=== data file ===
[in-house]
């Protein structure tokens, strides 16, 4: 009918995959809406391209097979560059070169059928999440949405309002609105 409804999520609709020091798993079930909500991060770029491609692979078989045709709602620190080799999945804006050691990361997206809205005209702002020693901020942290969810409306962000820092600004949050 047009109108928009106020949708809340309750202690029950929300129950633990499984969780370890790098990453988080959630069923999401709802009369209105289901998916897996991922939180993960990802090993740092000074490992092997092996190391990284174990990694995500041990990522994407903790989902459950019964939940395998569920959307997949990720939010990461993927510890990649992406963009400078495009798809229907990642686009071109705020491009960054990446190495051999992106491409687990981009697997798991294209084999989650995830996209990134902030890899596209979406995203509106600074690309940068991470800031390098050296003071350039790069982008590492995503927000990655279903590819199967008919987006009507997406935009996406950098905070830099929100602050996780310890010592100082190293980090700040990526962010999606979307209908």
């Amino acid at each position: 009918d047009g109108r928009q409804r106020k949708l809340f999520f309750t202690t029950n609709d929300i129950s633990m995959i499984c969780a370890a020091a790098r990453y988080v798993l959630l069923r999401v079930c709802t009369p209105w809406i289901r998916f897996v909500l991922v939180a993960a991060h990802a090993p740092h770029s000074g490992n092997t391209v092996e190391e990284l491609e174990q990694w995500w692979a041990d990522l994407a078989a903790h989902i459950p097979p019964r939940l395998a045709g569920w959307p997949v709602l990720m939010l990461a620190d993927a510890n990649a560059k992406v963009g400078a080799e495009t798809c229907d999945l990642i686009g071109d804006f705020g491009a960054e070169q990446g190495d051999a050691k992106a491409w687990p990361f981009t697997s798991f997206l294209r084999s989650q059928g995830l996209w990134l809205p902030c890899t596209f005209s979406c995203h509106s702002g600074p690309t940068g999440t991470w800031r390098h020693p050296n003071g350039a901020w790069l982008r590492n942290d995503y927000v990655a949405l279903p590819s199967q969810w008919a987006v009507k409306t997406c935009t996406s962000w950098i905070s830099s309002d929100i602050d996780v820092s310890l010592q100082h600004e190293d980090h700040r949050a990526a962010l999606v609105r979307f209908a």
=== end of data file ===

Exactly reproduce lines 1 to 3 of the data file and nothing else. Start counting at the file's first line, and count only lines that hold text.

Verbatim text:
[in-house]
């Protein structure tokens, strides 16, 4: 009918995959809406391209097979560059070169059928999440949405309002609105 409804999520609709020091798993079930909500991060770029491609692979078989045709709602620190080799999945804006050691990361997206809205005209702002020693901020942290969810409306962000820092600004949050 047009109108928009106020949708809340309750202690029950929300129950633990499984969780370890790098990453988080959630069923999401709802009369209105289901998916897996991922939180993960990802090993740092000074490992092997092996190391990284174990990694995500041990990522994407903790989902459950019964939940395998569920959307997949990720939010990461993927510890990649992406963009400078495009798809229907990642686009071109705020491009960054990446190495051999992106491409687990981009697997798991294209084999989650995830996209990134902030890899596209979406995203509106600074690309940068991470800031390098050296003071350039790069982008590492995503927000990655279903590819199967008919987006009507997406935009996406950098905070830099929100602050996780310890010592100082190293980090700040990526962010999606979307209908």
């Amino acid at each position: 009918d047009g109108r928009q409804r106020k949708l809340f999520f309750t202690t029950n609709d929300i129950s633990m995959i499984c969780a370890a020091a790098r990453y988080v798993l959630l069923r999401v079930c709802t009369p209105w809406i289901r998916f897996v909500l991922v939180a993960a991060h990802a090993p740092h770029s000074g490992n092997t391209v092996e190391e990284l491609e174990q990694w995500w692979a041990d990522l994407a078989a903790h989902i459950p097979p019964r939940l395998a045709g569920w959307p997949v709602l990720m939010l990461a620190d993927a510890n990649a560059k992406v963009g400078a080799e495009t798809c229907d999945l990642i686009g071109d804006f705020g491009a960054e070169q990446g190495d051999a050691k992106a491409w687990p990361f981009t697997s798991f997206l294209r084999s989650q059928g995830l996209w990134l809205p902030c890899t596209f005209s979406c995203h509106s702002g600074p690309t940068g999440t991470w800031r390098h020693p050296n003071g350039a901020w790069l982008r590492n942290d995503y927000v990655a949405l279903p590819s199967q969810w008919a987006v009507k409306t997406c935009t996406s962000w950098i905070s830099s309002d929100i602050d996780v820092s310890l010592q100082h600004e190293d980090h700040r949050a990526a962010l999606v609105r979307f209908a």